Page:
But becoming a professional wasn't even on the
radar screen when Linson was growing up. He says, "I watched people
work really hard and have a difficult time making it without education."
After he graduated from high school, he worked with two of his older
brothers, one a wood gatherer and the other an upholsterer. The
hard lives of his brothers and his good grades in science convinced
Linson to go to college. He thought he would become a chemist, but
one of his professors at San Diego State, a Native American, introduced
him to a Native American doctor who inspired him to seek a medical
That, in turn, led Linson to work at an Indian
Health Service clinic for three years during college, where he trained
teenagers to educate their peers about how to prevent HIV/AIDS and
substance abuse. He says he grew close to many of these teenagers
and that "when I left for Harvard, I felt like I was leaving them
behind." That unhappy feeling was the germ of Four Directions.
Daisy Otero, HMS '90
As far back as Daisy Otero can remember, she wanted to be a
doctor. Otero was exposed early to medicine, since her mother was
a receptionist at Bellevue Hospital. She had always imagined herself
practicing "in a neighborhood that needed physicians, where my being
bilingual and bicultural would make a difference, where I could
serve the community and serve as a role model to young kids. This
means the world to me."
Otero's empathy for patients became obvious when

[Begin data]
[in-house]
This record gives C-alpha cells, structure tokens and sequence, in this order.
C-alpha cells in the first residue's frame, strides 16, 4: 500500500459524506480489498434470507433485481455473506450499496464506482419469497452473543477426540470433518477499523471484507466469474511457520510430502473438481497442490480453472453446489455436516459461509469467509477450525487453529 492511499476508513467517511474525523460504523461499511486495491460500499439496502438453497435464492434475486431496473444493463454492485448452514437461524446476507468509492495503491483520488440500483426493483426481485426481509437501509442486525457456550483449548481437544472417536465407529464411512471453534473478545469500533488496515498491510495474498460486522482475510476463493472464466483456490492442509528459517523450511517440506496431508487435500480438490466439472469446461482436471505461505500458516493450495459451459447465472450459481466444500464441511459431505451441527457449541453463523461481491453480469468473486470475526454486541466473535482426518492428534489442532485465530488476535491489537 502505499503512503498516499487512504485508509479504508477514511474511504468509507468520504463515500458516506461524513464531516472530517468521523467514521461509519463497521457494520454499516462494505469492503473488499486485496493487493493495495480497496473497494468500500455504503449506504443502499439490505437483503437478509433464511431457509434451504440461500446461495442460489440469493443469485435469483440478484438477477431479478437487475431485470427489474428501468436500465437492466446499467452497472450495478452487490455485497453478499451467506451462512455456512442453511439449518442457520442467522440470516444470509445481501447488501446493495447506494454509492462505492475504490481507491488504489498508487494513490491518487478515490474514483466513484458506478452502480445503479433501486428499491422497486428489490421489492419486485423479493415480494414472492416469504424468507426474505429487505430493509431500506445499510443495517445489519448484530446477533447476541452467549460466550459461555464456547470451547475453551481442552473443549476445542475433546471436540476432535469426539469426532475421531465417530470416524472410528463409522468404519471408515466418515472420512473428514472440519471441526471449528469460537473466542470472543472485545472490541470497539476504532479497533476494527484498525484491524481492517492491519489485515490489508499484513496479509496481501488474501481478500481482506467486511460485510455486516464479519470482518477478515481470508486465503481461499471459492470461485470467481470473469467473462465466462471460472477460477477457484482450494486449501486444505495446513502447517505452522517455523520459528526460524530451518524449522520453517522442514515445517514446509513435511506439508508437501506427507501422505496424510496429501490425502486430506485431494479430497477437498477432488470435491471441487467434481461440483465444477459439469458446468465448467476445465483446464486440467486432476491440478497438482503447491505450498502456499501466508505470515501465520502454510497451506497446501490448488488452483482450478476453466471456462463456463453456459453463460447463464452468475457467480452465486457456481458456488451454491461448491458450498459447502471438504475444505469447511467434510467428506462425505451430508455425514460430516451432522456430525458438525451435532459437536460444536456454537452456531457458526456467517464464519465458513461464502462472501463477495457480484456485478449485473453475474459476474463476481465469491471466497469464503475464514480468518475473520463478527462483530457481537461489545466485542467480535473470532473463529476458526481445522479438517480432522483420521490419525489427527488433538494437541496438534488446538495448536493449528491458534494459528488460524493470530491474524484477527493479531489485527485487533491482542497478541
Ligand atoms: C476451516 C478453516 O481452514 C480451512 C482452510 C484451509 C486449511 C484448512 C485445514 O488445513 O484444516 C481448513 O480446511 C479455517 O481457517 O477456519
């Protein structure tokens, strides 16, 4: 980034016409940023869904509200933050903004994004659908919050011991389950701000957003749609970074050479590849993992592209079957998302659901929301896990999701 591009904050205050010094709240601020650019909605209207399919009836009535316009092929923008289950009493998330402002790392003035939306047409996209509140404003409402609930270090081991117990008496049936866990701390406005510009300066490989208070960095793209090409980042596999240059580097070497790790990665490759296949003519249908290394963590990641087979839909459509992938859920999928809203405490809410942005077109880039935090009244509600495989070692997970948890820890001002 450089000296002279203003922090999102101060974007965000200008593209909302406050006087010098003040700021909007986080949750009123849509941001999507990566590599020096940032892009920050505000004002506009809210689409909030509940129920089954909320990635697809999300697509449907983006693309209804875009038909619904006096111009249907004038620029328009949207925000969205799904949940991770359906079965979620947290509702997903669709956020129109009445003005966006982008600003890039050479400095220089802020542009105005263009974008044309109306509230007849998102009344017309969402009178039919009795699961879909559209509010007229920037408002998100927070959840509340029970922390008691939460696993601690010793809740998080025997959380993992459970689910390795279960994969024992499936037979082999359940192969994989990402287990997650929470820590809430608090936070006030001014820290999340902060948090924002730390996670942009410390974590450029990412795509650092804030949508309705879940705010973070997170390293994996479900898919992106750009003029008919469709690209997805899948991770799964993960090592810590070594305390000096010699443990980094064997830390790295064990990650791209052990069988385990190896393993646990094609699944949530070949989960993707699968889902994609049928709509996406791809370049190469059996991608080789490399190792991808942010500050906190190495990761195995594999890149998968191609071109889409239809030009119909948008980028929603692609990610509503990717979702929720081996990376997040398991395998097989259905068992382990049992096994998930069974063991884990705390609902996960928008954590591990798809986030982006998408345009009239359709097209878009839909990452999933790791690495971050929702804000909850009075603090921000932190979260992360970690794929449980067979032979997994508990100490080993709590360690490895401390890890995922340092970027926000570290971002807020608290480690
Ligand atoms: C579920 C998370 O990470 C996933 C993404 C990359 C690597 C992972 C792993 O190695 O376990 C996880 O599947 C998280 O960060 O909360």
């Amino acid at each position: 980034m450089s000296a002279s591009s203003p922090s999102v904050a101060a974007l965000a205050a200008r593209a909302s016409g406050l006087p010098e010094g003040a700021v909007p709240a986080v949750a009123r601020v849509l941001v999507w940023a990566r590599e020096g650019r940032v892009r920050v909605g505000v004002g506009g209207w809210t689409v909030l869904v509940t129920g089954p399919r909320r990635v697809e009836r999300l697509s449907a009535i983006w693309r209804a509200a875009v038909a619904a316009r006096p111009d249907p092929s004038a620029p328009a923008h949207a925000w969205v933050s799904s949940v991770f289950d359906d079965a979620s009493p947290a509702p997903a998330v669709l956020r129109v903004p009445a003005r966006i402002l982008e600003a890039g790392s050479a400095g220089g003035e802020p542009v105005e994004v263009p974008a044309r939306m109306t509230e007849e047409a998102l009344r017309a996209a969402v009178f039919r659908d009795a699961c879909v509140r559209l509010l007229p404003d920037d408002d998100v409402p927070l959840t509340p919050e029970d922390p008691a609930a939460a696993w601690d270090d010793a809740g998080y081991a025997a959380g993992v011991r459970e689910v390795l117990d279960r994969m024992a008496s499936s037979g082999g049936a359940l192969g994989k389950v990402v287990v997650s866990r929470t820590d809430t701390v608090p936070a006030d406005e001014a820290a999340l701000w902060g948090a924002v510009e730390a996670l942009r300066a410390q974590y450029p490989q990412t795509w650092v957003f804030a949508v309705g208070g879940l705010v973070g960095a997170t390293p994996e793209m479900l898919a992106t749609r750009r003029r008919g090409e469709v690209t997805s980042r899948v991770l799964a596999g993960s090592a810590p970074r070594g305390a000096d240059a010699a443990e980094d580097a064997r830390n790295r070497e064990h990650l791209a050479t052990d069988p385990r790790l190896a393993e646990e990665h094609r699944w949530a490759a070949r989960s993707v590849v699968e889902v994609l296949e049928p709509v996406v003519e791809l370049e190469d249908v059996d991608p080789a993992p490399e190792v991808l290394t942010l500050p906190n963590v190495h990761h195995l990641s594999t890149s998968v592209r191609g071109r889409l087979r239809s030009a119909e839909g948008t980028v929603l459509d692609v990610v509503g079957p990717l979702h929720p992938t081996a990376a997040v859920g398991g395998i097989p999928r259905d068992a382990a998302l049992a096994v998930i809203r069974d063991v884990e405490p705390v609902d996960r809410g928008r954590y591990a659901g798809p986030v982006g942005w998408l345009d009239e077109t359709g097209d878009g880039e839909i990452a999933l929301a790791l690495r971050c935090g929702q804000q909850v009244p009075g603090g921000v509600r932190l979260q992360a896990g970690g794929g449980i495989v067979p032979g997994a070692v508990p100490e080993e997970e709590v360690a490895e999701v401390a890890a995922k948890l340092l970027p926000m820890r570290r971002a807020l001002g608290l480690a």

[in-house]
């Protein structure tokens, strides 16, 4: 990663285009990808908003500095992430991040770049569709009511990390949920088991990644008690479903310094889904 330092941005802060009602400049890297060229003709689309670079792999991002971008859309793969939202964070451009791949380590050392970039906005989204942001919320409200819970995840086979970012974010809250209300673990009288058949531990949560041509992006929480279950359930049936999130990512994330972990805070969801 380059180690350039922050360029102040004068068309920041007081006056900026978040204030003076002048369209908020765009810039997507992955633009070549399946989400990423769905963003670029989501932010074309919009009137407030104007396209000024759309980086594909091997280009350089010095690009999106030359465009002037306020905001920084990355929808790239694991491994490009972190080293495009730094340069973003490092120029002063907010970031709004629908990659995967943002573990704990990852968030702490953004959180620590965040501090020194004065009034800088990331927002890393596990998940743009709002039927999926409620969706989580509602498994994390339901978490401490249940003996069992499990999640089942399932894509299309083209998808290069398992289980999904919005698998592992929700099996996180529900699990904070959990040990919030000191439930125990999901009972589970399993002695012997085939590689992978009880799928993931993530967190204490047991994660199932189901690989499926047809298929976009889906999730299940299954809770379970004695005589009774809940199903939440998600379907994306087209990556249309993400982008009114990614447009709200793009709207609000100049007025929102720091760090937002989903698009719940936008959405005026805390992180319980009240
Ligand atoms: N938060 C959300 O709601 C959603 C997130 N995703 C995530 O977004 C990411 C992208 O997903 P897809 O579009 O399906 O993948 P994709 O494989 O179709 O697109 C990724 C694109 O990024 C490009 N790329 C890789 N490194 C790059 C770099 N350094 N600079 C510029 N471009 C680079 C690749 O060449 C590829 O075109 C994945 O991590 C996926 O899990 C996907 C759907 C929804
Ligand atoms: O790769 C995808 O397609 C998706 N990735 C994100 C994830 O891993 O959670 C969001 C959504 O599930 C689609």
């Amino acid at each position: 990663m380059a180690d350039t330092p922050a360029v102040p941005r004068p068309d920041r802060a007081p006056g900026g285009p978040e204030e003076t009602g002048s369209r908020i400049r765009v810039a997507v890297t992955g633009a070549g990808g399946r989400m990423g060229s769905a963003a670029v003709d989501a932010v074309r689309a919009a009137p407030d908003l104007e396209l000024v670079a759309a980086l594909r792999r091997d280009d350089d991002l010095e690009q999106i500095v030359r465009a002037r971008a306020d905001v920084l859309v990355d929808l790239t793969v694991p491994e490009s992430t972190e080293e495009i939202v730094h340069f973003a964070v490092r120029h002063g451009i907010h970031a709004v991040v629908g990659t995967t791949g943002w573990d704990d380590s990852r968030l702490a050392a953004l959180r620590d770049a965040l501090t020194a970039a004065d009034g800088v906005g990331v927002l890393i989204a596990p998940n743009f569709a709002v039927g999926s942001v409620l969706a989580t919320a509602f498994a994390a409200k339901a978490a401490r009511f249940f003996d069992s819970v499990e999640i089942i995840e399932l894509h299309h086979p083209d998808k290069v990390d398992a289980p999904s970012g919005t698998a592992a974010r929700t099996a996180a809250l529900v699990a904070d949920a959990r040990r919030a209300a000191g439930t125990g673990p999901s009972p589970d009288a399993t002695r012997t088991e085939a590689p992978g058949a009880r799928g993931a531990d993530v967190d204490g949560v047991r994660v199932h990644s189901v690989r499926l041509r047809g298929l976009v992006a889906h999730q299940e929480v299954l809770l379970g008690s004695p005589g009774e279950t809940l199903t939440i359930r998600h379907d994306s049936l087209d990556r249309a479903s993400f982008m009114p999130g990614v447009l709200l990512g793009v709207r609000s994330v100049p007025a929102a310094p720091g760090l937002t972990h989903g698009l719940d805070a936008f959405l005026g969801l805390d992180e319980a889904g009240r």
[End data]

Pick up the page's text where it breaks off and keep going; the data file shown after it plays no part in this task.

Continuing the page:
she was volunteering in the ER while attending Barnard College.
In one case, she found herself alone with the patient, a young victim
of spousal abuse who had been unable to explain her troubles to
the doctor or the nurse. The woman began to cry, and Otero asked
her in Spanish what the matter was, and that is when her story spilled
out. The physician on duty was then able to steer the woman toward
the social services she needed.
Otero says she loved every rotation, and could
not decide which branch of medicine she should pursue, until she
rotated at the Indian Health Service clinic in Winslow, Arizona.
There, she says, she realized that she liked developing a long-term
relationship with patients and preferred working with adults. "I
love taking care of my little old ladies," she says.
For Otero, taking care of her patients means
understanding their lives and their families, knowing their dietary
habits, and serving as a "safe place" where they can bring their
fears and disappointmentswhere they can cry if they need to
cry. She jokes about "nagging patients to take better care of their
diabetes," but when asked how she deals with these patients, she
says, "I have a conversation with them to explain that they are
in charge, that I can support them and guide them, that I can be
their partner, but they have to be willing to assume responsibility
for their health."
Otero speaks with reverence of the trust her
patients and community place in her, and says, "It's privileged,
what I get to do." She also says, unabashedly, that she would love
practicing medicine anywhere, but that here, in a poor Latino neighborhood
in the Bronx, she has something special to contribute. Patients
tell her they have never been so thoroughly examined before, and
never felt so well understood. Otero credits the fact that she speaks
their language and shares their culture.
Paula Johnson, HMS '85
While Otero labors on the front line with individual patients,
Paula Johnson strives to improve overall quality of care. The greatest
challenge Johnson currently faces comes from changes in the health
care system. "Academic medical centers are under siege," she says.
"Reimbursements from third party payers often do not cover costs.